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Low traffic neighbourhoods in London are not mainly introduced in more affluent areas, researchers find

New paper disproves one of the key argiuments employed by opponents of such schemes

New research into recently installed low-traffic neighbourhoods (LTNs) in London shows that contrary to one of the chief arguments deployed by opponents of such schemes, which are aimed at curbing traffic in residential areas, they are not implemented primarily in wealthier areas, thereby displacing motor vehicles to less affluent ones.

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Across Greater London, people residing in the most deprived areas, according to Census and other data, were found to be nearly three times more likely to live in a new LTN than residents of the city’s least deprived areas, researchers found – although there were big variations by borough.

Led by the University of Westminster’s Professor of Transport Dr Rachel Aldred, who is also Director of its Active Travel Academy, the results of the research have been published in a paper entitled Equity in New Active Travel Infrastructure: A Spatial Analysis of London’s New Low Traffic Neighbourhoods.

In the paper, researchers assessed the impact of LTNs introduced by boroughs across the capital in response to the coronavirus crisis between March and September last year, and which were still in place at the end of October, typically using modal filters such as planters and bollards.

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“Such approaches to traffic management are traditional in the Netherlands, but relatively new in London and other global cities such as Barcelona,” researchers said.

“LTNs are often controversial, with one criticism being that they are implemented in affluent areas and hence benefit richer residents.

“London represents an excellent opportunity to investigate the extent to which these rapidly introduced schemes have so far been equitably distributed.”

They matched LTN locations, and the roads forming their boundaries with Census output areas (OAs), which according to the Office for National Statistics reflect “the lowest geographical level at which census estimates are provided,” and comprising around 300 residents.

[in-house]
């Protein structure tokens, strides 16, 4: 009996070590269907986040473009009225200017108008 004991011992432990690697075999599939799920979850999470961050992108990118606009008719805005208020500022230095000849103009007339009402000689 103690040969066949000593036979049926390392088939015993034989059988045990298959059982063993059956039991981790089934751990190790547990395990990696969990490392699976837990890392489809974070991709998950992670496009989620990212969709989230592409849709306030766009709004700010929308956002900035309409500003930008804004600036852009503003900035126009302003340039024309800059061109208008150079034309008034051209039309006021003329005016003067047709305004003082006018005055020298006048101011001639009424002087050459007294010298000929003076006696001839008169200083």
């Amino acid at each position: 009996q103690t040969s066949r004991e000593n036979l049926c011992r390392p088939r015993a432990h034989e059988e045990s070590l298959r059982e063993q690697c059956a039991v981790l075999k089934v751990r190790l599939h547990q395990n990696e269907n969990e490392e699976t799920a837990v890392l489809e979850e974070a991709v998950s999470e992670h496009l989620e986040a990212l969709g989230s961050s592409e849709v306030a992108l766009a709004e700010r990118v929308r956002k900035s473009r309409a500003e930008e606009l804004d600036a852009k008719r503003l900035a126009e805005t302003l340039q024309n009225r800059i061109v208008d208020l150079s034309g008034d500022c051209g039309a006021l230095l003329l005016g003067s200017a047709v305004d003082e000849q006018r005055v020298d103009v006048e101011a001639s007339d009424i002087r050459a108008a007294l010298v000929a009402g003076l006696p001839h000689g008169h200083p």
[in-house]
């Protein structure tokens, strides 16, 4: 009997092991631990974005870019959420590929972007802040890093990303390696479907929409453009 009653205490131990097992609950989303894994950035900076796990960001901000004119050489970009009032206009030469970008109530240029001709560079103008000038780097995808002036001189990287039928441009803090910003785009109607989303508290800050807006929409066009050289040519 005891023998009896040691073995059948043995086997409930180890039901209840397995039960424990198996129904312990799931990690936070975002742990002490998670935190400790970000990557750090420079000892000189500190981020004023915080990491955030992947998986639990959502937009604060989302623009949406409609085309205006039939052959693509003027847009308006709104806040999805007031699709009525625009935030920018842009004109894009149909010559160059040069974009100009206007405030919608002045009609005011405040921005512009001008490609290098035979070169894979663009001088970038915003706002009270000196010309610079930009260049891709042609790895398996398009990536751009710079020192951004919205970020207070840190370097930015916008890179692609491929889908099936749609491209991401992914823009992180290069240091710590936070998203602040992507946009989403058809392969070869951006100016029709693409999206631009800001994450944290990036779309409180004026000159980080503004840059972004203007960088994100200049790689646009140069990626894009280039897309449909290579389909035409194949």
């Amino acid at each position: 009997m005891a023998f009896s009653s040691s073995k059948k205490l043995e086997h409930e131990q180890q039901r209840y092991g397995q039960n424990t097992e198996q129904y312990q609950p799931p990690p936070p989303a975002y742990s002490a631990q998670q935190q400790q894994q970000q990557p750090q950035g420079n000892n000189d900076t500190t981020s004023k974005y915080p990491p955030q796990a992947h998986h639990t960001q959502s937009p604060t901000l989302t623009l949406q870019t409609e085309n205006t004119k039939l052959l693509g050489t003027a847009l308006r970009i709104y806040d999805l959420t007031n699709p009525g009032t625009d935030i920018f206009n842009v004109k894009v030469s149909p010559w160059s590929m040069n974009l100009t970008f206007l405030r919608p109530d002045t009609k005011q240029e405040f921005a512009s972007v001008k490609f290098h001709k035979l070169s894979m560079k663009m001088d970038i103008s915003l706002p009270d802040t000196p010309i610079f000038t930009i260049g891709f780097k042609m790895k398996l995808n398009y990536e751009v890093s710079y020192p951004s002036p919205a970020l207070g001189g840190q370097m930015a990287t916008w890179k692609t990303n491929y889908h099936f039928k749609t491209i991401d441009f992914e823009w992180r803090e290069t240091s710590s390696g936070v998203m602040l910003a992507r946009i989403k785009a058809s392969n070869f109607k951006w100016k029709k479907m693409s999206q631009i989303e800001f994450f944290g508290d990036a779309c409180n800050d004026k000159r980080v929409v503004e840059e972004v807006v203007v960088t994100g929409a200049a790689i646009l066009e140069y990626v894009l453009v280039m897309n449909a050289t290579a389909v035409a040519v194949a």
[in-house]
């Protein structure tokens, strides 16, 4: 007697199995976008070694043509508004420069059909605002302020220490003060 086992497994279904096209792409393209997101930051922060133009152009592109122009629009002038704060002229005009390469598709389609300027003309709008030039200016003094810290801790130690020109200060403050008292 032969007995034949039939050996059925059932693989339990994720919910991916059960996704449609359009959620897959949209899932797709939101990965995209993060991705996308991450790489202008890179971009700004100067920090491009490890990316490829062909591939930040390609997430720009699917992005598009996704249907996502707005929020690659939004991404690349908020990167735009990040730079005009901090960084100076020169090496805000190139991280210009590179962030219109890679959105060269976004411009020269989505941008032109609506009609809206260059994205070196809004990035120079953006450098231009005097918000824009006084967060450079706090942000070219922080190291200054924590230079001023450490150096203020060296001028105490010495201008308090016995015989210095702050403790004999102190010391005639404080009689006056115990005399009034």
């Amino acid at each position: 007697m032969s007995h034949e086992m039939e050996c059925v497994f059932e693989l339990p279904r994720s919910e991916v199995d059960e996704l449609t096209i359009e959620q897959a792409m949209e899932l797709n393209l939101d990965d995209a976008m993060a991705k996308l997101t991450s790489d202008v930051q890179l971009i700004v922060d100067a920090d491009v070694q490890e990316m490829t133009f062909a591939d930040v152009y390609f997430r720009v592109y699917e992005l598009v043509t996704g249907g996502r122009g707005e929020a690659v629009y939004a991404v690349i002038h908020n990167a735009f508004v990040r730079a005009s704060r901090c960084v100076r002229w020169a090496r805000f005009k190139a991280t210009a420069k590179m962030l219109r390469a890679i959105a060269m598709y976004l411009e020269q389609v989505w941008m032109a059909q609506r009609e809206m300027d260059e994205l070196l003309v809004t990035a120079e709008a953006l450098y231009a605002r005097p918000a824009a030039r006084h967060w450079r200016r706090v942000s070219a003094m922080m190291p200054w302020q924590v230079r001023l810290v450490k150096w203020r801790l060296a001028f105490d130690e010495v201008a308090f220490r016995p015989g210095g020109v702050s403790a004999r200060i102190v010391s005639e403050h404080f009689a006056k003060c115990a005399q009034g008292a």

Researchers were then able to analyse “the extent to which LTN implementation was associated with age, ethnicity, disability, employment and car ownership (Census 2011) and small-area deprivation (Index of Multiple Deprivation 2019).”

Analysis showed that “across London as a whole, people in the most deprived quarter of OAs were 2.7 times more likely to live in a new LTN, compared to Londoners in the least deprived quarter.

“While overall Black, Asian and Minority Ethnic (BAME) people were slightly more likely than White Londoners to live in a new LTN, this varied by ethnic group.

“Specifically, Black Londoners were somewhat more likely, and Asian Londoners somewhat less likely than White people to live in a new LTN. Car-free households were more likely to live in a new LTN.”

“Wide variation” in the results was found when analysing them by individual borough – referred to in the paper as “districts” – however. 

“In the median (‘typical’) district, people in more deprived areas were more likely to live in an LTN than people in less deprived areas, suggesting that, on average, individual districts have prioritised their more deprived areas,” researchers said.

“However, in the median district, BAME residents were slightly less likely to live in an LTN than White residents. Finally, at the micro level, residents living in LTNs were demographically similar to neighbours living in OAs that touched an LTN boundary road.

“We conclude that LTN implementation has been broadly equitable at the city level and at the micro level, but not always at the district level,” they said.

“Such metrics should be used in policy and research to monitor and improve the equity of active travel interventions.”

Commenting on the findings of the research in the Guardian – whose article includes graphic analysis of the results – London Cycling Campaign Infrastructure Campaigner Simon Munk said it “adds to the growing body of evidence that demonstrates how important low-traffic neighbourhoods are to improving Londoners’ lives.

“The boroughs and the mayor must ensure all of these measures are delivered equitably, and this research shows that most schemes delivered in the last year have been.”

He added: “The damaging impact of unnecessary motor traffic across London is felt unequally, and schemes like these help address this.”

Simon joined as news editor in 2009 and is now the site’s community editor, acting as a link between the team producing the content and our readers. A law and languages graduate, published translator and former retail analyst, he has reported on issues as diverse as cycling-related court cases, anti-doping investigations, the latest developments in the bike industry and the sport’s biggest races. Now back in London full-time after 15 years living in Oxford and Cambridge, he loves cycling along the Thames but misses having his former riding buddy, Elodie the miniature schnauzer, in the basket in front of him.